Three Points: Real Salt Lake’s defensive position, a good Marcelo Silva night, and Ochoa likes facing shots

Los Angeles FC forward Carlos Vela, left, dives for the ball as Real Salt Lake forward Rubio Rubin reaches for it during the first half of a Major League Soccer match Saturday, July 17, 2021, in Los Angeles. (AP Photo/Mark J. Terrill)

Welcome, Real Salt Lake fans, to a revamped Three Points. I, Alex Vejar, RSL beat writer for The Salt Lake Tribune, wanted to try something new and more in-depth than what I have been doing with these stories so far, so let me tell you what you’ll be getting.

First, we all know you guys have the internet and Twitter and Instagram and TikTok and all the other wonderful platforms Bo Burnham thinks are rotting the brains of humanity. So there’s no need for me to bring you the obvious storylines after an RSL game.

Instead, I’m going to do my best to bring you something more in-depth and analytical. I’m going to bring you more video. I’m going to break down sequences and see exactly why RSL scored or why it gave up one, or why I think a certain player performed well or poorly.

You won’t always agree with me, and that’s OK. You might call me names on Twitter. That’s less OK, but still not the end of the world. I just wanted to give you fans something different than what the rest of those who cover the team provide.

Sometimes, these articles are going to be more straightforward. Others, they’ll be quirky. Yes, that means Taylor Swift references, song lyrics and lines from movies. And yes, that means more of my winning (OK, mostly losing) personality.

But overall, I just want us all to have fun. So without further ado, here are three observations from Real Salt Lake’s 2-1 loss Saturday to LAFC.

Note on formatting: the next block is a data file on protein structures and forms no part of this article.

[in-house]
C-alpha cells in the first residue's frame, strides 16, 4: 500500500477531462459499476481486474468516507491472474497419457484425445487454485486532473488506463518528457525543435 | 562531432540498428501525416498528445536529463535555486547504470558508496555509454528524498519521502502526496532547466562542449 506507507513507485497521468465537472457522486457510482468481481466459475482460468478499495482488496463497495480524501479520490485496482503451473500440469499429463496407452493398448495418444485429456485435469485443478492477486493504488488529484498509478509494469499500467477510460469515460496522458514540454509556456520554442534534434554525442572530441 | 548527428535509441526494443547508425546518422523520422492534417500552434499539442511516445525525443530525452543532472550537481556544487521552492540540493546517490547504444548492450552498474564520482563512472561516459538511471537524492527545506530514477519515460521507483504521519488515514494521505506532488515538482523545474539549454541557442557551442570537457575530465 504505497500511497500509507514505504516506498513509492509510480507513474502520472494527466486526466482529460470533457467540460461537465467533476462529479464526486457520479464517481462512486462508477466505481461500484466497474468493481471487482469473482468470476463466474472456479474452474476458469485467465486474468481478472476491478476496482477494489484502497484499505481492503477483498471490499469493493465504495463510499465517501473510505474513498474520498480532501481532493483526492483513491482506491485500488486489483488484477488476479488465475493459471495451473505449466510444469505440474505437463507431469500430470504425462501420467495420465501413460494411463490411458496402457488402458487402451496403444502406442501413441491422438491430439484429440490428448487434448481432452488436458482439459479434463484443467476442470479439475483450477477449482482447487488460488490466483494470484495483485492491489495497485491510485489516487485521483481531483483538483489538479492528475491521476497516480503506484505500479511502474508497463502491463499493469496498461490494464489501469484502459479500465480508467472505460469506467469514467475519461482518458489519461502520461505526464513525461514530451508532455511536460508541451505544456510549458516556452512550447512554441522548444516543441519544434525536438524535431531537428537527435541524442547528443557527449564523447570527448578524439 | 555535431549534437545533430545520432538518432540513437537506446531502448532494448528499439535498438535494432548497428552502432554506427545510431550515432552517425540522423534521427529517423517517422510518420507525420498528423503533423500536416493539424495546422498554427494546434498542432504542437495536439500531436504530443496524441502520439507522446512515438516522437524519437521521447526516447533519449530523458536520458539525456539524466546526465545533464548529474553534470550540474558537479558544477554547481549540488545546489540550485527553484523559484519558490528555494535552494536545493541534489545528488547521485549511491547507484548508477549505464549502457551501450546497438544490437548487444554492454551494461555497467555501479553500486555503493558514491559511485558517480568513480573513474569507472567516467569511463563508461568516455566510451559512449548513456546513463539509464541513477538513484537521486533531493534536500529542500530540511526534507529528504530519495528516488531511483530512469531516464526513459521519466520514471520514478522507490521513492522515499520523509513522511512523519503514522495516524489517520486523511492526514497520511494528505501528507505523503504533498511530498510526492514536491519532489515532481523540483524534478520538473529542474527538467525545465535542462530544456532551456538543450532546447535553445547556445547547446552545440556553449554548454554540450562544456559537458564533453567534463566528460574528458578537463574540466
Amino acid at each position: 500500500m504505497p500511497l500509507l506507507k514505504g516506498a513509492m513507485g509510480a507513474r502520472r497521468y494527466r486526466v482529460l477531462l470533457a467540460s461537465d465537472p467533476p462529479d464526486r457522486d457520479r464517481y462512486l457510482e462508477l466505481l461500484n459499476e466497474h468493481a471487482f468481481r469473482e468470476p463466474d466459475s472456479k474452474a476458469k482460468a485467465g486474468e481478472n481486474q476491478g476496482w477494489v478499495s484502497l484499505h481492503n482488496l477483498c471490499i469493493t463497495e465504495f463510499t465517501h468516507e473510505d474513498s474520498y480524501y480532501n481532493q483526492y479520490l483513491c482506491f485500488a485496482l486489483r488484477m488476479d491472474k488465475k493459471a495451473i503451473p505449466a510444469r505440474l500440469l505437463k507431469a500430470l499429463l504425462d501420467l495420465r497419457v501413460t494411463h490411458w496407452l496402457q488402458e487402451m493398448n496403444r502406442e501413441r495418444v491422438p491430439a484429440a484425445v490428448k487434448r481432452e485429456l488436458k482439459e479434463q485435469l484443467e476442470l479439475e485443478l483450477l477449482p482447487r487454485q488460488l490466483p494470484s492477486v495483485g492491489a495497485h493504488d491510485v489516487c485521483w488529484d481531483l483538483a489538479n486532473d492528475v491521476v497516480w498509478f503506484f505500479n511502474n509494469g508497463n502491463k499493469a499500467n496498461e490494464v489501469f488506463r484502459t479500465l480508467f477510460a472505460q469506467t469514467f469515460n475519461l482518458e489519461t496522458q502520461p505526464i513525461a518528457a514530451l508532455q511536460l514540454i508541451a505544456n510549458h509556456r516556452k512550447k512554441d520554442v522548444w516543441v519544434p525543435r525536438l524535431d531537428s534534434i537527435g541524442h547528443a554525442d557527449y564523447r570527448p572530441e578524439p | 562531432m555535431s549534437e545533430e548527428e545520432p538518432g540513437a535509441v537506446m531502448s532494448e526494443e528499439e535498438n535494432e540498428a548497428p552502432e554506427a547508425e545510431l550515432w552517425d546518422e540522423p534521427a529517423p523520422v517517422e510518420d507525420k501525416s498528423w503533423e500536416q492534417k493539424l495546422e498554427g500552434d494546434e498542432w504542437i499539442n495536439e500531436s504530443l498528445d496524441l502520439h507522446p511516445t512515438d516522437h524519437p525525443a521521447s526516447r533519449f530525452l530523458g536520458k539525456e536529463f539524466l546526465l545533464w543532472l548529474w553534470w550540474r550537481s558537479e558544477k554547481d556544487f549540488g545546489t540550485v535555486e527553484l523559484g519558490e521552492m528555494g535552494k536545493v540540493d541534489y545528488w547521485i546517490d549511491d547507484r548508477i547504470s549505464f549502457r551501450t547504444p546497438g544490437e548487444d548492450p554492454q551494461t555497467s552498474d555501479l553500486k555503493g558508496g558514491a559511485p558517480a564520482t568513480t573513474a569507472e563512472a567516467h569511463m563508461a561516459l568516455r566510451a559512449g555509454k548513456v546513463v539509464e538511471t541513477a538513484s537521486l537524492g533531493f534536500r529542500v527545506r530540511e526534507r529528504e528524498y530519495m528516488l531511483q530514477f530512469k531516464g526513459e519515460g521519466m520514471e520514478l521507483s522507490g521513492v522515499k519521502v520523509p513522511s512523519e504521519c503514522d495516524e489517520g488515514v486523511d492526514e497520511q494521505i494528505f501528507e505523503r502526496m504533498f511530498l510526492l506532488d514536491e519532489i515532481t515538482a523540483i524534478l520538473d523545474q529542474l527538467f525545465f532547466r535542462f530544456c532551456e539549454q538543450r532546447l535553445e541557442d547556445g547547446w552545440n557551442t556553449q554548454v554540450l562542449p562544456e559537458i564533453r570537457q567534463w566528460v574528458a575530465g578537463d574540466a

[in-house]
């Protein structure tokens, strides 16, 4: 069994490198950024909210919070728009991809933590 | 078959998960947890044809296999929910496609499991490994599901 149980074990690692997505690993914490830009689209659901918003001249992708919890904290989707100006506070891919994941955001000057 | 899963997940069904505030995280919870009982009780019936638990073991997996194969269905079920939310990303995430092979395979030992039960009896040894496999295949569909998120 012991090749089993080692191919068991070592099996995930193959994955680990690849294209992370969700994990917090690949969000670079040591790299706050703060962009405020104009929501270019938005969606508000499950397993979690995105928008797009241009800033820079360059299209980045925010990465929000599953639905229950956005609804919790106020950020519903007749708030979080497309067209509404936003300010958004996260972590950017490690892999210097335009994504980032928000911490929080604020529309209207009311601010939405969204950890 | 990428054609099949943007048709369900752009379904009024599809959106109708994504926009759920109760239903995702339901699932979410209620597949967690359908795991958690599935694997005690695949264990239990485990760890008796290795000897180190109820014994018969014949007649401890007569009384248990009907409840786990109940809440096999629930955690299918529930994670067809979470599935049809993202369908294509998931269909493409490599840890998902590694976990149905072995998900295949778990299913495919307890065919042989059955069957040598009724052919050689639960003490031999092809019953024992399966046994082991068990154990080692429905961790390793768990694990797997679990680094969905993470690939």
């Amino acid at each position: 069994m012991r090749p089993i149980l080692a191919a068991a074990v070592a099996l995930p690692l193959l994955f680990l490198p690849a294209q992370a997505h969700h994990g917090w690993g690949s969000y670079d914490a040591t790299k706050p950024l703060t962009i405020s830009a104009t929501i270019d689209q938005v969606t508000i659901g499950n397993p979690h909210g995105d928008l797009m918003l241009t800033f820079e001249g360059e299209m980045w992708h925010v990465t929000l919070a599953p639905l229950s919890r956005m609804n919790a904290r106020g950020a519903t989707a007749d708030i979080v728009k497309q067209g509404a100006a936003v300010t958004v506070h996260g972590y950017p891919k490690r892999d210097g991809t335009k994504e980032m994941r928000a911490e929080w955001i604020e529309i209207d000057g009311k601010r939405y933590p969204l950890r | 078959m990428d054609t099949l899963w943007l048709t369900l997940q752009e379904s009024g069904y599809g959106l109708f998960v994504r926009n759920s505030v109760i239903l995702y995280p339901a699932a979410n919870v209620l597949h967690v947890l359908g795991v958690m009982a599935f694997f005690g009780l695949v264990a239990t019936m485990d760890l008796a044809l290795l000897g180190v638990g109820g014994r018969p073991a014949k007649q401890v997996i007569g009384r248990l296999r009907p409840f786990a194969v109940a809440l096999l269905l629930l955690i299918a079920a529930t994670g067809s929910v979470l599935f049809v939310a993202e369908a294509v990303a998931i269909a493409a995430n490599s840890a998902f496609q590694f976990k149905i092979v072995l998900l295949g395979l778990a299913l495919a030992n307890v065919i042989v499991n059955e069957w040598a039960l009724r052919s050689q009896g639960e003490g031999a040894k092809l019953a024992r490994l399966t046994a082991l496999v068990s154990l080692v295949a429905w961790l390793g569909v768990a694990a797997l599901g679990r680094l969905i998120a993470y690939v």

1. Examining RSL’s defensive positioning

RSL gave up two goals on 29 LAFC shots. First number, not good. Second number, apocalyptic. Goalkeeper David Ochoa saved eight of those shots, and that included some where he stretched out his whole body and a penalty save to boot. He deserves a lot of long-winded encomium.

But at times, RSL players were caught in bad positions and LAFC flat-out exploited them. Take the sequence where Ochoa needed to execute a double-save just to keep Los Angeles off the score sheet, which I’ve broken down into a four-act, two-dimensional, silent and still play. Don’t worry, I have visual aids.

Act 1: Everything is Fine

Real Salt Lake defenders look to be in good position. Justen Glad and Rubio Rubin are on either side of Jesús David Murillo, who has his hand raised.

LAFC’s Latif Blessing is about to send the ball into the box to Jesús David Murillo, who has his hand raised. As you can see, RSL defender Justen Glad and forward Rubio Rubin are bookending him and look to be in good position to break this up.

Act 2: How the Turn Slightly Tables

Real Salt Lake defender Justen Glad's weight shifts slightly to right, while LAFC's Jesús David Murillo is already going to his left to try catching the pass from Latif Blessing.

As the bail sails toward Murillo, things are already starting to go wrong. Glad’s weight is shifted to his right, and Rubin starts to call for offside from the referee.

Act 3: Murillo Takes Charge

Real Salt Lake forward Rubio Rubin, far left, raises his hand asking the referee for an offside call. Moments before, he was in the play and appeared in good defensive position to impact LAFC's attempt at a goal.

Here, Murillo is making his way to his left, with the flight of the ball. Glad, meanwhile, still hasn’t recovered. Rubin is not completely out of the play.

Act 4: Murillo in the Sky with Diamonds

LAFC's Jesús David Murillo leaps so he can get his head on the ball. Real Salt Lake defender Justen Glad is now behind the play and can't do anything to impact him.

And here, Murillo is leaping, and Glad can only watch. This happened in the span of just a few seconds. It highlights how just the slightest mistake or bad read can cost a team and make it look worse than it actually is. Ochoa saved Murillo’s header, which had plenty of force on it. But it could’ve easily been LAFC’s first goal.